It’s a cultural tradition we should work on rewriting. We overindulge beginning with a little too much sugar and chocolate at Halloween (10 fun sized candy bars anyone?) and keep it up through a steady stream of parties, celebrations, and festivities through the new year, when we finally decide to change our ways.
Just imagine the good we could do for our bodies, our minds, and our overall well being if we start those healthy choices in October rather than January!
Don’t wait for a New Year’s resolution – make a commitment to yourself now to take good care of yourself throughout the end of the year. Though there’s a lot of festive fun to be had during this final quarter of the year it can also be a hectic and stressful time, and especially tough for those facing depression or other hardships. Self care that leaves you feeling healthier, stronger, and mentally clearer will result in your being much better equipped to manage this season.
Here are a few suggestions for working healthful decisions into a busy few months:
Make plans with a friend to meet for a weekly yoga class. Block out time on your work calendar for regular morning runs. Schedule time at the gym and don’t let other commitments interfere with your workouts. Carve out a few days where you can commute by bike on or foot. Don’t wait for free time to appear during which you can exercise…there will always be something else that can take its place. Whatever activity you prefer, make staying active a priority, and refuse to let the other demands of life get in the way.
This can be tough. The holiday season tends to be one long buffet of tempting treats. Celebratory feasts, baked goods on every table, even a trip to the coffee shop confronts you with the suggestion that you fill your cup with huge portions of holiday themed sugar! While we certainly don’t suggest you abstain from all your favorite foods at this time of year, remember that it’s all too easy to go overboard. Think through your day or even your week and work towards balanced choices. If you know dinner at your sister’s house tomorrow night will mean a slice of her famous pie, plan a big salad topped with autumn veggies and lean protein for dinner tonight. Opt for smaller portions of rich foods and larger ones of whole grains and produce, or whatever fits best into your optimal diet. When you host holiday meals and gatherings show that it’s possible to serve food that is at once delicious and healthy. For example, a butternut squash filled with wild rice, vegetables, nuts, and dried fruits is feast food at its best!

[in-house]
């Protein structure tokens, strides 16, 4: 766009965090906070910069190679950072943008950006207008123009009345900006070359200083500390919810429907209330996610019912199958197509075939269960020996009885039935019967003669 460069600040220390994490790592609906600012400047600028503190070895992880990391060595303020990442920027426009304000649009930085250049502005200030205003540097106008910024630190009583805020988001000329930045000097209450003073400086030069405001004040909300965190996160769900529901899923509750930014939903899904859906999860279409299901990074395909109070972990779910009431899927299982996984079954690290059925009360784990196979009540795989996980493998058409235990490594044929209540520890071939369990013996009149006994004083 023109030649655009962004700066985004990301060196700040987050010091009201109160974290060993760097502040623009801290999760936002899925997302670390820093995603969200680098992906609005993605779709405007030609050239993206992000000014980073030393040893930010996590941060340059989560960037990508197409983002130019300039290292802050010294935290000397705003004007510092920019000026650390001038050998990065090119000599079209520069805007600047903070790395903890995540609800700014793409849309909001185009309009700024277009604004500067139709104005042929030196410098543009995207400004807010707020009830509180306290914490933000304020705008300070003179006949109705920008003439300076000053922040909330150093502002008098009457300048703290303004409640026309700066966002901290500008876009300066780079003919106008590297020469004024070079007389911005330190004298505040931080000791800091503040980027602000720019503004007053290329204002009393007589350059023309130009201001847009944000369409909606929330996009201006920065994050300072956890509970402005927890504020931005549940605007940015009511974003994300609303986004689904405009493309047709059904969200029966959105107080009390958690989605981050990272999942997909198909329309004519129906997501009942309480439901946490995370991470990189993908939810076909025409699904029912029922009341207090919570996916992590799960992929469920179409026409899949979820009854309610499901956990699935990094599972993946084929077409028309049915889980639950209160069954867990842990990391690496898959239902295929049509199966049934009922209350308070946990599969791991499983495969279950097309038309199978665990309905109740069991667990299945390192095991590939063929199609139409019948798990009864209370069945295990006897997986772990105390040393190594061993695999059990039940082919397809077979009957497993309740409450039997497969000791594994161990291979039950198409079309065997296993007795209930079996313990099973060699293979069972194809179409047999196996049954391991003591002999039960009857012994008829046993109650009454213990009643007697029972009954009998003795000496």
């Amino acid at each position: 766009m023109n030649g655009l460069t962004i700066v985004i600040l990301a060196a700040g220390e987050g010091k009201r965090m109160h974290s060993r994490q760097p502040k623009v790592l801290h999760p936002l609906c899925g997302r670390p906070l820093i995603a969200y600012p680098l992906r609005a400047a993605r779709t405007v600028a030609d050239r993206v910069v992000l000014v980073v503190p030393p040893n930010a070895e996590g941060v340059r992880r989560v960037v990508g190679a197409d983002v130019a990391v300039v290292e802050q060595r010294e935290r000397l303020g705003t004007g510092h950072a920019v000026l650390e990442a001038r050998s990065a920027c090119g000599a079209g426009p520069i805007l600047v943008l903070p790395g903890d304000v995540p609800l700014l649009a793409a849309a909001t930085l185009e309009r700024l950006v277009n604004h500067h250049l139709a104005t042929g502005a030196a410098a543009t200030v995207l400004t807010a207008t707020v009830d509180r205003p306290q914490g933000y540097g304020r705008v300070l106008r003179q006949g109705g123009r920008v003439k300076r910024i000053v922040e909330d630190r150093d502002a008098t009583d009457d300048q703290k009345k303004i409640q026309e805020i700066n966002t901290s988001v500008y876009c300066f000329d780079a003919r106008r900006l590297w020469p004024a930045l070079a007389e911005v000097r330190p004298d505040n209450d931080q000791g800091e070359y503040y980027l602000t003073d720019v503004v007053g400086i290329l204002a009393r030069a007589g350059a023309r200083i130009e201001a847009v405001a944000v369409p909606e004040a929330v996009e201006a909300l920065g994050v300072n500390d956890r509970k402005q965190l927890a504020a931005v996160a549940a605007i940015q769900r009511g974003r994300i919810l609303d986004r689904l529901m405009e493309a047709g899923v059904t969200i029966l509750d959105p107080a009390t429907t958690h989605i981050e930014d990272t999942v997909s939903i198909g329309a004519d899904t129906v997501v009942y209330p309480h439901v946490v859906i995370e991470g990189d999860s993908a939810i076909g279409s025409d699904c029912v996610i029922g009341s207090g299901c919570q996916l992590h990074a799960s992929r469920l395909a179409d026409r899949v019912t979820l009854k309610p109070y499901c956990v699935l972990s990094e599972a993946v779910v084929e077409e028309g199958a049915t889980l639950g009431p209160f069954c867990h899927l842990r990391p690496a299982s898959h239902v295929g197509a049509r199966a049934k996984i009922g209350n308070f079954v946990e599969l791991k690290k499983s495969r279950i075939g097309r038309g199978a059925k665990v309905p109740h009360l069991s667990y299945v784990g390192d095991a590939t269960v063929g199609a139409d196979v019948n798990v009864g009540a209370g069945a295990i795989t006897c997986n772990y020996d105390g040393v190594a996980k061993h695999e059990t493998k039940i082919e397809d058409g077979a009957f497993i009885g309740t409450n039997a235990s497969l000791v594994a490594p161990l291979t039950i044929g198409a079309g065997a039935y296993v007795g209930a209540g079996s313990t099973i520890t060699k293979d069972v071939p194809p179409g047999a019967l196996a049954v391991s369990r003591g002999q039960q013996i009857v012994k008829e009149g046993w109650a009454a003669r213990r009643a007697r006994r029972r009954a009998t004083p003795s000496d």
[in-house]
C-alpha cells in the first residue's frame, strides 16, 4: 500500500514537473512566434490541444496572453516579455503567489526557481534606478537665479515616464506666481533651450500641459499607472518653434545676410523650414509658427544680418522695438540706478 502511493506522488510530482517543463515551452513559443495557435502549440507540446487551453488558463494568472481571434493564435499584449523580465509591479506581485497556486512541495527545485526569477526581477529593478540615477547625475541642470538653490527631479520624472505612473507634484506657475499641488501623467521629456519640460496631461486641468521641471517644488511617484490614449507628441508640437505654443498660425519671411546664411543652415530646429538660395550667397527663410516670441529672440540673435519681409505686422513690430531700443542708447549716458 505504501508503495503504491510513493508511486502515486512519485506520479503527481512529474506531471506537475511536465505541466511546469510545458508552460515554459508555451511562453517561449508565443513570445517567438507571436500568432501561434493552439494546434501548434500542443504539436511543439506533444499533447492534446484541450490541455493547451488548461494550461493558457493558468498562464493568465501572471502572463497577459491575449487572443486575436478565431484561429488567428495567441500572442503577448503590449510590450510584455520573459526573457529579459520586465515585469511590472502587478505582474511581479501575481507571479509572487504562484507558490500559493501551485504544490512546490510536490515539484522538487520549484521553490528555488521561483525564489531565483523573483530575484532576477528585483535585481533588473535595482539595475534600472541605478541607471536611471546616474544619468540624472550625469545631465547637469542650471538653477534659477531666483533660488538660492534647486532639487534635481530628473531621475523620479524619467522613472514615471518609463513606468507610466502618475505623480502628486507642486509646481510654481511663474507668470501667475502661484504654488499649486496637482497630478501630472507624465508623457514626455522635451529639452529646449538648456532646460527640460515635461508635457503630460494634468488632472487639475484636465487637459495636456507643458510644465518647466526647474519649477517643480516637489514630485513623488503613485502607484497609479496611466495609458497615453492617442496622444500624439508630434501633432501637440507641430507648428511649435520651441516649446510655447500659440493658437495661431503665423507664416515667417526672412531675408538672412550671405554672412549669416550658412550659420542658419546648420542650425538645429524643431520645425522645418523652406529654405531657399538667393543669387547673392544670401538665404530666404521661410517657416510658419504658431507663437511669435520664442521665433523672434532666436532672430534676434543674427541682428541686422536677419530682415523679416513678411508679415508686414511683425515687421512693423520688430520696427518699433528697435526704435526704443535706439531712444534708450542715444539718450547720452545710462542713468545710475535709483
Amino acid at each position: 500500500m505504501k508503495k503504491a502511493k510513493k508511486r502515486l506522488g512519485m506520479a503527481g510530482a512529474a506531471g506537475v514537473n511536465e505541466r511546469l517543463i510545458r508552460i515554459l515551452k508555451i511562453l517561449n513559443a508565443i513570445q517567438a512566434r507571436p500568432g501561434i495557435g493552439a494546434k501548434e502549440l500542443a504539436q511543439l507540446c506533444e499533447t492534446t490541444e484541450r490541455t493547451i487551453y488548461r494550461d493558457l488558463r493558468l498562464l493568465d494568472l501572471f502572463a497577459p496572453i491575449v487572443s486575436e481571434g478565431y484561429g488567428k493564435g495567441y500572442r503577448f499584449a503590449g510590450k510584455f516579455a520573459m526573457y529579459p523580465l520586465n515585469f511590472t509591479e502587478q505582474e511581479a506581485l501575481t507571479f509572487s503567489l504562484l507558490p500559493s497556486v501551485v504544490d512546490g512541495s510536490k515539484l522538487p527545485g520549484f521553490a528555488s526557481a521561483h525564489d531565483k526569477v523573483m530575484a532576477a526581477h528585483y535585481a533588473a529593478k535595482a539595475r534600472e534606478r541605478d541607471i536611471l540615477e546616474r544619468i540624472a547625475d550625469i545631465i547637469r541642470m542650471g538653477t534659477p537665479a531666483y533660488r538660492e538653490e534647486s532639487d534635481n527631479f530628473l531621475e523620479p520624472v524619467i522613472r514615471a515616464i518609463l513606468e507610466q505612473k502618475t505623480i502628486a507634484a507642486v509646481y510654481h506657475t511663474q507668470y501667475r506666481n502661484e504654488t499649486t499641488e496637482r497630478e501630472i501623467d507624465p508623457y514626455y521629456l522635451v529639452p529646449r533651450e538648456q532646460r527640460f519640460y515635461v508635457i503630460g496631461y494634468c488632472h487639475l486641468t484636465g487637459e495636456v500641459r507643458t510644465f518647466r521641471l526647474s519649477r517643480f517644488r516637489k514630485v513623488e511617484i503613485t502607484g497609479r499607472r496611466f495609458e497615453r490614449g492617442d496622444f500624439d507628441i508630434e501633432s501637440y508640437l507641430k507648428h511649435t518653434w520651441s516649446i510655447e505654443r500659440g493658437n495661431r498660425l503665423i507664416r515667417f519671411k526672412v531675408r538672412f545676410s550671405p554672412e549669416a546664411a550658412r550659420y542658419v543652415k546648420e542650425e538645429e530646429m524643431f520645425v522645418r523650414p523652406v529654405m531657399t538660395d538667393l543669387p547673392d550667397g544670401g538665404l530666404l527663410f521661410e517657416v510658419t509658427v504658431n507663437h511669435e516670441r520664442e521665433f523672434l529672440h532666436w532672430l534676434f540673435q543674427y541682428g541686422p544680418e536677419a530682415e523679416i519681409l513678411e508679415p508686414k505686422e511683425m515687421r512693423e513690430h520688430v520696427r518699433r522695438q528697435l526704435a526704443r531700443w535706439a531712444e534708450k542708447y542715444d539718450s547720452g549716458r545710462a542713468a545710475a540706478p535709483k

Take Time for Yourself
Just as you work in time for exercise and active pursuits to keep your body healthy, also make time to slow down and give yourself time to recharge. This could mean carving out part of your morning or evening for meditation, a therapeutic massage, or simply a cup of tea enjoying the peace and quiet of your back porch. Step back from the to do lists and the obligations and simply be.
We wish you and yours a holiday season filled with peace and love.
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